A Hindu scholar today, takes pride in denigrating all the Hindu scriptures. Any attempt to disseminate the Hindu thought is met with the strong ‘intellectual’ objection that Hinduism should not be transmitted or studied. That is illogical. If Hinduism does not need dissemination or studies, then no religion does. Why is it that the presentday Hindu is keen on seeing other religions being transmitted or studied and knows so much about them, while knowing next to nothing about Hinduism? Today’s Hindu does not have the courage even to call Hinduism a religion and is dumb enough to call it just ‘a way of life’. This again does not make any sense. If Hinduism is a way of life, so is every other religion. If that is so, can we call the practitioners of other religions as Hindus? And, even if one were to do so, will the followers of other religions accept that? The answer is a resounding ‘no’. Then, in what sand is today’s Hindu burying one’s head and trying to live in an illusory world?

There is no systematic tradition of transmitting the basic knowledge of Hinduism to Hindu children. All they know of it is some rituals, whose meaning and importance are never explained to them. As a result, successive generations of Hindus are fed on false information about Hinduism that they get from popular culture and turn out to be avowed haters of Hinduism, thus fulfilling the aims of vested interests.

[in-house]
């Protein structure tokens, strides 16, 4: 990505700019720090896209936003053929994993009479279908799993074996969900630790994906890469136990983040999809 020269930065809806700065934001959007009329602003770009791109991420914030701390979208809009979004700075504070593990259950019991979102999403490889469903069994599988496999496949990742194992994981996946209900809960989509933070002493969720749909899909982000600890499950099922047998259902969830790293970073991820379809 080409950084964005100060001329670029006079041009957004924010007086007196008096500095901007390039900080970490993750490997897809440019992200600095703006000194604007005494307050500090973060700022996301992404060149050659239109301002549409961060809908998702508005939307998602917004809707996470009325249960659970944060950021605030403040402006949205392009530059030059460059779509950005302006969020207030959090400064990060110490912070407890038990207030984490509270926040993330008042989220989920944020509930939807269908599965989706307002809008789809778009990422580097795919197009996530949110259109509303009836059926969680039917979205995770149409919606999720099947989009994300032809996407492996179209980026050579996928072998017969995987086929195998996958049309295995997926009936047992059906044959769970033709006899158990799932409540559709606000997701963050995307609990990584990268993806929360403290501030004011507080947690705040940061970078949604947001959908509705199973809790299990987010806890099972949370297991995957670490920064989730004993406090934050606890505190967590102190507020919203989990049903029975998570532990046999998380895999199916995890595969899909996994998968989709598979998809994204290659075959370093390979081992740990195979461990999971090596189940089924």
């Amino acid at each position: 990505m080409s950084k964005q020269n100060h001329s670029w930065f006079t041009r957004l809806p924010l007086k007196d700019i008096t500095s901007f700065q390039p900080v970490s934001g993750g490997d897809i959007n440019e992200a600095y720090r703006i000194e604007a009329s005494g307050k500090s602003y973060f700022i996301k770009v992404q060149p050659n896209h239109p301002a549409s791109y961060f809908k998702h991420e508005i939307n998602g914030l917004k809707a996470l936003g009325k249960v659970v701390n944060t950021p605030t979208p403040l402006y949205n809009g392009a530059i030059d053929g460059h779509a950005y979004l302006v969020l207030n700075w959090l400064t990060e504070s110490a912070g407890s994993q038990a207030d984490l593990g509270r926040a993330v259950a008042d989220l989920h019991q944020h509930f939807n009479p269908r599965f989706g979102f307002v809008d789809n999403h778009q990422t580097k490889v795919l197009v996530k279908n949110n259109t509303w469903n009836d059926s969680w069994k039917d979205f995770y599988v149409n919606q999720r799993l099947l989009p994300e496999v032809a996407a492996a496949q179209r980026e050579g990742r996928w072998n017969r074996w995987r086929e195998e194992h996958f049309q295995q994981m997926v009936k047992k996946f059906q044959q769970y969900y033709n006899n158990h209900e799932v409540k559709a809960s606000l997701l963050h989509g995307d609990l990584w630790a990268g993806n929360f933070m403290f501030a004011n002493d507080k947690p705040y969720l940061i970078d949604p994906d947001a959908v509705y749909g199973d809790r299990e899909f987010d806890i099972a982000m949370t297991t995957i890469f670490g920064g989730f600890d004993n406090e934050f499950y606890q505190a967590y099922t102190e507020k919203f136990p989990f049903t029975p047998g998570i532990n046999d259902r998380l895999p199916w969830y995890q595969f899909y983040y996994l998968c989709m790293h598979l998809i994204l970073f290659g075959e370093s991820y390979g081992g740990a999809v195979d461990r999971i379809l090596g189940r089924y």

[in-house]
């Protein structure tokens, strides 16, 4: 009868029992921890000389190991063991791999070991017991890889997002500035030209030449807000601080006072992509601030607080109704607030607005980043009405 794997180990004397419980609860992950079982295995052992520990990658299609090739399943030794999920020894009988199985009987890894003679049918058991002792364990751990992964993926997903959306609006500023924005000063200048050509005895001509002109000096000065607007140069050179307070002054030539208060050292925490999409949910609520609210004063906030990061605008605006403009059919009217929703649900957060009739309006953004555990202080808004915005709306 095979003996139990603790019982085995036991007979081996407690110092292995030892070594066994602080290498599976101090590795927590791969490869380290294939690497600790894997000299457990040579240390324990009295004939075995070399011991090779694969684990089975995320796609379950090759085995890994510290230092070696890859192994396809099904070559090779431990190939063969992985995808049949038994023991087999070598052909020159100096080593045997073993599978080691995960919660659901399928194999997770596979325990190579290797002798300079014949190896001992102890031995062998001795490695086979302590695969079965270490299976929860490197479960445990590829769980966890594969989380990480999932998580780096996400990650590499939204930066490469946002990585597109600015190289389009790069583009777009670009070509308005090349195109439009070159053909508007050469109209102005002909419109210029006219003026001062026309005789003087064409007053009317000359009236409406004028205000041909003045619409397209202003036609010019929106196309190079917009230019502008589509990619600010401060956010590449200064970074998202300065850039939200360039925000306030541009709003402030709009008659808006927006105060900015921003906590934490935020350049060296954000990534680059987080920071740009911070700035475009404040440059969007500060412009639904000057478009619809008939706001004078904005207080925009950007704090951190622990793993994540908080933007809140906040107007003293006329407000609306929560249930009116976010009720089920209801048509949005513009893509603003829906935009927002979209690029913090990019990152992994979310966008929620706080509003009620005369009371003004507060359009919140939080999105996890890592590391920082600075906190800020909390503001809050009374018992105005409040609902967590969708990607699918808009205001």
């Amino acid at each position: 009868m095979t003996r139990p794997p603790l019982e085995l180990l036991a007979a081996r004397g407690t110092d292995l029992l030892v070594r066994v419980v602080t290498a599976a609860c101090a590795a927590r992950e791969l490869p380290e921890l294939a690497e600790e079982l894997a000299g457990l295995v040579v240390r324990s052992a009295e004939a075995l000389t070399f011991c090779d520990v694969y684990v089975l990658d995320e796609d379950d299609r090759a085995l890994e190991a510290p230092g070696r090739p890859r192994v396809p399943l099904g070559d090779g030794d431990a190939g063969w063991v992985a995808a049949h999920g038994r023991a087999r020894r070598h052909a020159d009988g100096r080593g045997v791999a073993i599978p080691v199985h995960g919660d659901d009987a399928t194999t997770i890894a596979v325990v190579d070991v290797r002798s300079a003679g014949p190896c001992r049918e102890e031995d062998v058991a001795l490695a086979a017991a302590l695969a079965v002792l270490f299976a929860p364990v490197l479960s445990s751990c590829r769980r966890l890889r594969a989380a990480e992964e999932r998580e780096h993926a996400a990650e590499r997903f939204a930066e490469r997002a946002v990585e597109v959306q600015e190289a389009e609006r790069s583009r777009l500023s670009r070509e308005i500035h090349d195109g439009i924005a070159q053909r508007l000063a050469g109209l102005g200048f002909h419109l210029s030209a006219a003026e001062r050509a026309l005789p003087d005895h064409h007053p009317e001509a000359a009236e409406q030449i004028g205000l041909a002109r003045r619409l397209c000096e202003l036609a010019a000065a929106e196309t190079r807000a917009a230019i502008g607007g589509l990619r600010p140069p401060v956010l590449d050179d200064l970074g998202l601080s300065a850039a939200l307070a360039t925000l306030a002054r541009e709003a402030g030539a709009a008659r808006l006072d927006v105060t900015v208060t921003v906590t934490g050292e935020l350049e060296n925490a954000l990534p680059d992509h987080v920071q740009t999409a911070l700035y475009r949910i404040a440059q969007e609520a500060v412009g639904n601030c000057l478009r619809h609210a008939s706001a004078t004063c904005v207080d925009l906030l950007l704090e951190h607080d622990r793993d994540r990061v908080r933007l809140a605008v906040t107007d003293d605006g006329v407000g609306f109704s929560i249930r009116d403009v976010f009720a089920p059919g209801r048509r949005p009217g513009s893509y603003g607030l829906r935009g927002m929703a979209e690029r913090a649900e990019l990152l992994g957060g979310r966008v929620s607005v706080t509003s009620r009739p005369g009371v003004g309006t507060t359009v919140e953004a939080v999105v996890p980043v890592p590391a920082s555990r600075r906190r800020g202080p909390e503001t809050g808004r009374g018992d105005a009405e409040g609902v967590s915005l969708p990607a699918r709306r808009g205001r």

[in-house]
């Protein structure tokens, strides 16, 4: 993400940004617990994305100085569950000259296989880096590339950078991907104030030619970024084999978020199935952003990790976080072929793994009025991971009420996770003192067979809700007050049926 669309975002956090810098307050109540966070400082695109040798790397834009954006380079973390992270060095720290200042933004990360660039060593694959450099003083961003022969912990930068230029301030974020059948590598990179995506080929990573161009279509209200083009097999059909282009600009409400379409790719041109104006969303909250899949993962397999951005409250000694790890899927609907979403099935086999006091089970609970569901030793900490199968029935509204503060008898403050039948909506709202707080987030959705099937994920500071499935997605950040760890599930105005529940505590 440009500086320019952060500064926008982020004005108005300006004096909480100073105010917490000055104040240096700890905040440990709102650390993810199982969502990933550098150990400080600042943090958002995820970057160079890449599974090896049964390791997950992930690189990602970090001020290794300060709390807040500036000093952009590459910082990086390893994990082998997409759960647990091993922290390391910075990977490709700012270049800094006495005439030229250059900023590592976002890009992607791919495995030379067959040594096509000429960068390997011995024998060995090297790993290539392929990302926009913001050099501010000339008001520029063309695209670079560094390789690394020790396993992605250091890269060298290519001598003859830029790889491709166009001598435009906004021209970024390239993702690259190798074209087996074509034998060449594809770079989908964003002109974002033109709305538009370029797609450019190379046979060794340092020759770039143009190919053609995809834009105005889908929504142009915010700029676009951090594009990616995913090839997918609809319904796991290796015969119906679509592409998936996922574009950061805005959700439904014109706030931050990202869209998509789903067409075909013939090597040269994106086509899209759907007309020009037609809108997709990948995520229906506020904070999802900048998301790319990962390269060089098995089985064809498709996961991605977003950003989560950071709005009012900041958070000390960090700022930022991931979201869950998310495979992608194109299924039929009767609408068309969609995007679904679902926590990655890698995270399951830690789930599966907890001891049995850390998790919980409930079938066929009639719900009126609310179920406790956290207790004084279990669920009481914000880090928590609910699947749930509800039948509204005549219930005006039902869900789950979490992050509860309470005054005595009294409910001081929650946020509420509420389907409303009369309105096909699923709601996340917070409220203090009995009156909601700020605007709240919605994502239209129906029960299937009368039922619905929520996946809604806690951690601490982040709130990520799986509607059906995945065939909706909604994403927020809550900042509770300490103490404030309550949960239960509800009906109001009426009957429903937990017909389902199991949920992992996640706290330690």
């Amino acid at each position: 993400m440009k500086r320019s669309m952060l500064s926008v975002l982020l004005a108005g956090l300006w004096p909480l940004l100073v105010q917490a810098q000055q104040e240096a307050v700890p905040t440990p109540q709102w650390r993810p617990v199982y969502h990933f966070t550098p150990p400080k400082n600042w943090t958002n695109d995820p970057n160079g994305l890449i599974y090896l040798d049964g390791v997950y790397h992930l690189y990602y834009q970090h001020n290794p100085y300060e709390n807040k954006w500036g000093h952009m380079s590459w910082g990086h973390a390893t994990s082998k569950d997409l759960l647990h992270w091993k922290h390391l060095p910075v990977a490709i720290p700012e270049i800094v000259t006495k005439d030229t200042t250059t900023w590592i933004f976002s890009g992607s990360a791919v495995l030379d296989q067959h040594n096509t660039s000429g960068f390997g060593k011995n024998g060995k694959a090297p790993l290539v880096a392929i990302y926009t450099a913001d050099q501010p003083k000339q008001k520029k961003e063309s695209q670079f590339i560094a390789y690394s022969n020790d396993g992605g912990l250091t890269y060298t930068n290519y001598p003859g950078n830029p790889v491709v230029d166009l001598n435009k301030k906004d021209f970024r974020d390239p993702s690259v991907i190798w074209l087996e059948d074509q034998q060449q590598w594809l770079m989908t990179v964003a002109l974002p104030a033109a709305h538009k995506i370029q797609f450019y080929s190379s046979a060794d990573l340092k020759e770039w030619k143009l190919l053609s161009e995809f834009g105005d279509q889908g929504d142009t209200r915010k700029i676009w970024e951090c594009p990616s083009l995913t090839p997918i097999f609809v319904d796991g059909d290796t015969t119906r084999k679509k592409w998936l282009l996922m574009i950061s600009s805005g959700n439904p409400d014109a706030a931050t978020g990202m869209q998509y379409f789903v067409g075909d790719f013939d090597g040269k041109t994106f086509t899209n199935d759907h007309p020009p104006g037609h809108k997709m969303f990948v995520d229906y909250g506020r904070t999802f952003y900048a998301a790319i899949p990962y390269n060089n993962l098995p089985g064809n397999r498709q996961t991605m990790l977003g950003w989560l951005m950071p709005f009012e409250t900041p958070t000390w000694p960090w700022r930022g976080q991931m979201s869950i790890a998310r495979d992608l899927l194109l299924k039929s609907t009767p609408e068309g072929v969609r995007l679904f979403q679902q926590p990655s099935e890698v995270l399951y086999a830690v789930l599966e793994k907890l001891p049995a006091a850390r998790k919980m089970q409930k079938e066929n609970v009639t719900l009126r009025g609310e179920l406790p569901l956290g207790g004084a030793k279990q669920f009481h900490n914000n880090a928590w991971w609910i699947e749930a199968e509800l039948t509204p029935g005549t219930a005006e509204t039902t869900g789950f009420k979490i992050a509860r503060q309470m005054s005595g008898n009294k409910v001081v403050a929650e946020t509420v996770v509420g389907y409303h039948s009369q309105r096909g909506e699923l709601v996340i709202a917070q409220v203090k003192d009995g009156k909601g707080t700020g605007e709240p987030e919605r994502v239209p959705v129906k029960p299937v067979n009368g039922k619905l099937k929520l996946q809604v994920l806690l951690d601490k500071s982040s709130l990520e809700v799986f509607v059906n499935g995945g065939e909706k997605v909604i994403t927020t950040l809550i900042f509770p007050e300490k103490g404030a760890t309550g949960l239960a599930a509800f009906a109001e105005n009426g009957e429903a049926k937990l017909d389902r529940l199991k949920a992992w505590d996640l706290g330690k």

It seems that by some inexplicable process of evolution, Hindus have totally lost the qualities of valour, shame, honour, and sensitivity. Else, how could one explain the fact that in India, the land that cradled the masters of Hindu thought, hundreds of Hindus are being made homeless, numerous temples are being destroyed, several images of Hindu deities are being vandalised, sacred Hindu mantras are being made fun of—and all this is being supported by powerful Hindus and many a time, Hinduism is being ridiculed by Hindus themselves. Upon being questioned, these Hindus very calmly reply that they do all this to express their ‘freedom of expression’. But, what ‘freedom of expression’ warrants or gives one right to commit an act of dishonouring one’s own Mother?